Many people believe that child support should only cover the child’s basic necessities, such as food, shelter and clothing, but this is not the case. A consideration of the court when ordering child support is to ensure that the custodial parent can maintain for the child the same standard of living that the child experienced or would have experienced under the care of both parents. Because of this, child support covers much more than just the necessities.
The remainder of the standard child support payments can cover expenses such as child care, transportation and educational costs. The custodial parent may also use child support to pay for age-appropriate entertainment and extracurricular activities. Unless it is determined the custodial parent is not meeting the child’s basic needs, however, the court does not require the parent to prove how he or she spent the funds.
Some parts of child support come in the form of payments for services, such as health insurance and major medical procedures that the insurance does not cover. Normally, the court will require the parent with better employer-provided health care benefits to provide the coverage for the child. For major health-related expenses, especially for a child with special medical needs, the court may require the parents to each pay a portion of the cost.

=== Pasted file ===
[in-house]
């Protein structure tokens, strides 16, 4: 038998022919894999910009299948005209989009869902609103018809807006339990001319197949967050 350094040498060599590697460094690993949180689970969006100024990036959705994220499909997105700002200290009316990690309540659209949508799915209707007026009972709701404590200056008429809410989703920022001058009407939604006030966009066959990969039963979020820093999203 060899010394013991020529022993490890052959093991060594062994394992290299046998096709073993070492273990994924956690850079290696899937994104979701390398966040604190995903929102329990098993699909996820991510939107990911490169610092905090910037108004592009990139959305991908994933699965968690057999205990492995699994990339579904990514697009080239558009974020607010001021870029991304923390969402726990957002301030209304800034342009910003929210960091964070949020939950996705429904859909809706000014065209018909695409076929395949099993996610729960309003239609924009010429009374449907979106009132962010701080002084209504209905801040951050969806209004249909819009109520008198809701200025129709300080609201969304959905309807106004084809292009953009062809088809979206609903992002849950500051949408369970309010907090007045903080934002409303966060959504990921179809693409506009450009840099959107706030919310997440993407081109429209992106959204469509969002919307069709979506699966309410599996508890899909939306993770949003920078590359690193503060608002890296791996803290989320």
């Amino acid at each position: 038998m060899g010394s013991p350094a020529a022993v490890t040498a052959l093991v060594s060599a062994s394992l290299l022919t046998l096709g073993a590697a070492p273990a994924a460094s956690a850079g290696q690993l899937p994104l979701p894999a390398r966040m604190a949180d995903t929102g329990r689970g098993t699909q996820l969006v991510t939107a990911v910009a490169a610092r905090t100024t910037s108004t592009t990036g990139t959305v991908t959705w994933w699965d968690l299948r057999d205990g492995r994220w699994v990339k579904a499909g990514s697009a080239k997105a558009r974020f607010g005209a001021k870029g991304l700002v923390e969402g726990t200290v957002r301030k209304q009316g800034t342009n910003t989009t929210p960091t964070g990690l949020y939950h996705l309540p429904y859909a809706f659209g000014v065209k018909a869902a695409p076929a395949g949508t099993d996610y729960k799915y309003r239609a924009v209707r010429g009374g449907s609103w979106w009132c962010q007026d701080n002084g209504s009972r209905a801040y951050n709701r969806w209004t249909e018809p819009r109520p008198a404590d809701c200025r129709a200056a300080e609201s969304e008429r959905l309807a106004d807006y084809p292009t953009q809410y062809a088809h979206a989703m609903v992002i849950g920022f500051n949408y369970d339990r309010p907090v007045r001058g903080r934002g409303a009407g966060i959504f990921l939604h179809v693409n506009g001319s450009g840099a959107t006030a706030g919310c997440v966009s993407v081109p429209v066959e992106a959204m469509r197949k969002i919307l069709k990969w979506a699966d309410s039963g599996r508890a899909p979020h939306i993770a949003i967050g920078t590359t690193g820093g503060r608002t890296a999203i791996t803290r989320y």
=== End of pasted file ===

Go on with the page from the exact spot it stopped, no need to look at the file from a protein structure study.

When the court calculates child support, it considers both parents’ financial and work situations at the time along with any additional expenses that the custodial parent might incur while raising the child. An attorney could assist either parent by explaining what factors the court will consider and how the court will calculate the payments. The attorney may also be able to present additional information that the parent may not have considered that could affect the amount of the payments.
Source: Findlaw, “What Does Child Support Cover?“, December 24, 2014
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